Partner management has a certain, specific feature. When benefiting from the public cloud, the number of partners will rise, regardless of the organization’s intentions.
Special attention must be paid to the choice of partners, since changing partner will be very difficult. Many organizations have introduced a Partner Management Service (SIAM), where one of the primary partners is responsible for ensuring that the policies and processes of the other partners are a good fit with the end-customer. The choice of partner must be based on the classification and prioritization of workloads. Once the workloads have been categorized (security, latency, scalability, location, cost structures, lifecycle and own competences etc), the partner providing the most suitable services can be selected on their basis.
In most cases, IT management is already prepared for change, but it is worth mentioning a few key issues here. A frequent complaint concerns the inflexibility of legacy systems in the public cloud. If this is the case, such systems should be left unchanged until the end of their life cycle, while a replacement system is specifically designed for the public cloud. IT management can use the public cloud at infrastructure (IaaS) level, but only applications and platforms (SaaS, PAAs) should be offered to enterprises and end users. Public cloud services are often better than than in-house ones, but it is worth paying attention to the verification and recovery of information in particular. Here too, speed and easiness are the key benefits. You should therefore invest properly in various test environments and agile development. Tests, pilots and trials of the minimum viable product (MVP) are inexpensive and easy to implement. However, to understand all this, you will need a team whose expertise is focused on public cloud solutions and partners. You will not succeed without an open mind and sufficient competencies.
I have tried to explain what the public cloud is, why its use has run into some difficulties, especially in Finland, and how the issue should be managed as a whole. I hope that I have provided food for thought, and challenged and guided you towards development in new directions.
If you still do it, stop. This is absolutely the final chance for you to stop it.
I am talking about software and how to use them. It does not matter if you are a CIO providing software solutions to your own organisation or a SaaS-provider, providing software from a fancy multi-tenant application environment.
Doing your own stuff made sense when solutions were developed by small companies, even smaller than your own. They just had the basic functions and user interfaces were clumsy. People were unfamiliar with IT and wanted everything look and work exactly as they used to have (in analog or digital).
Once I was part of a identical CRM-project two times in a row. First project took more than two years and the result was less than satisfactory. The second one took four months and everyone was happy. The biggest difference between the projects was, that the second company adopted the best practise processes of the application vendor as their own. The first one was more keen on forcing their own (old) processes and every button needed to be at the right place. Can you guess what happened when it was time for major version/feature update?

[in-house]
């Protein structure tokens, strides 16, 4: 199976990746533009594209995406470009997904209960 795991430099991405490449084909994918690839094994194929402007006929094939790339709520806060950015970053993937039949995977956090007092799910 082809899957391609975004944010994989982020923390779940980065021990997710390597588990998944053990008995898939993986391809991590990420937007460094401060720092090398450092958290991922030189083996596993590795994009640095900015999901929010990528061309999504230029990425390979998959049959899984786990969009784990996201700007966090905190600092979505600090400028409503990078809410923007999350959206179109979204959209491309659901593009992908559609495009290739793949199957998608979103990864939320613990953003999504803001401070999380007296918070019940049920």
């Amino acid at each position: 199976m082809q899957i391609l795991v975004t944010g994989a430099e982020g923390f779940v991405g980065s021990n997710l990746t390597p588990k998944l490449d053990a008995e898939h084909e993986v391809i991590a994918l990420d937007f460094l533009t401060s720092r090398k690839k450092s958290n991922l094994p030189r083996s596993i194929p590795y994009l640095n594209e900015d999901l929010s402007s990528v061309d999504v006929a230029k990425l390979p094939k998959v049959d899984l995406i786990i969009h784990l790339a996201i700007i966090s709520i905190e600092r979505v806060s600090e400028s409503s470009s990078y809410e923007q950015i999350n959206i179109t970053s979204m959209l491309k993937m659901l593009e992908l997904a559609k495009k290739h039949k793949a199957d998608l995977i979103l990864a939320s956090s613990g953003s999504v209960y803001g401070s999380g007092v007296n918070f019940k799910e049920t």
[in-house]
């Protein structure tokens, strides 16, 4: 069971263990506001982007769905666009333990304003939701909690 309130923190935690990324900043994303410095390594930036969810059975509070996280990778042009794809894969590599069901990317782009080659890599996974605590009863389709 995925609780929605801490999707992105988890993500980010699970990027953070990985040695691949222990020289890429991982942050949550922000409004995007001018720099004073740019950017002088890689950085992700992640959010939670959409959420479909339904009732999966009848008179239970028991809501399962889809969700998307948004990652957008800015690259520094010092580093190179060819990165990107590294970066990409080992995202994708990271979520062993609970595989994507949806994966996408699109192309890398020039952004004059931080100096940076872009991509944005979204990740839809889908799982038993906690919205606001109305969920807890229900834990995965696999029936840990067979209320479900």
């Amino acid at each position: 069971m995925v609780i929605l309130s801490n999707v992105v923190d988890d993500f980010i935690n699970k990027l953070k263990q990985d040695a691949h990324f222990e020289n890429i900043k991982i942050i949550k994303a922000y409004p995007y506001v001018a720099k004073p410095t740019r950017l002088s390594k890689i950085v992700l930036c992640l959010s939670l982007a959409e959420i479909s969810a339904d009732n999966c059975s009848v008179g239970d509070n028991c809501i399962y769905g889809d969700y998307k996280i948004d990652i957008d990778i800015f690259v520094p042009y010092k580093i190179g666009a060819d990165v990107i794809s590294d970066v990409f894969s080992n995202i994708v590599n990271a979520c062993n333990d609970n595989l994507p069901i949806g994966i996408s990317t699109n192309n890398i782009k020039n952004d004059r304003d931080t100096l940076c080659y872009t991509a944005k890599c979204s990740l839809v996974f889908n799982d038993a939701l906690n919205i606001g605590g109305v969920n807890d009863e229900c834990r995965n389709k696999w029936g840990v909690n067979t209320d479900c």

Another time I saw a huge development and customisation project around the first versions of “certain” very popular cloud portal. They did over 5.000 hours of work. After two months of the completion, the vendor rolled out their first version update to the cloud. Customised application died, totally. People were not pleased.
One company made a huge extension to third party cloud solution. The extension was meant to be core of their business model. After couple of months, the cloud vendor released a version, which included everything and more that the small company has made. If was the end of that small company.
The examples go just on and on…
So why am I right and you are wrong? I am not right, but the megavendors are. If major players invest billions of dollars for research and development work and they have constant feedback of even hundreds of millions users, what is the odds that you are the only person or organisation inventing a place that should be developed better?
The best part of modern cloud-based SaaS-solutions is that they force you to update newer versions. Essentially, that means best practise processes, future-proof compatibility and more security than you could ever achieve in your customised application environment.
Most CEO’s and some CIO’s think that their business is different. Well, it is not. Not at least from the information technology point of view. Of course there are exceptions and very specialised industries, but I challenge you to try! Next time when you do a transformation, do it the standard way. Use the common processes, API’s and integrations, but do not customise the applications. After a while, you will be surprised how good it actually works and when it is time for update, you will have a smile and reasonable budget!
There has been a lot of discussion about the traditional sales work and cold calling customers in random. Is it useful or not?
Since I am certainly not the best professional on the topic, unlike my friend Sani Leino who really is, I will concentrate more on the person who answers the call.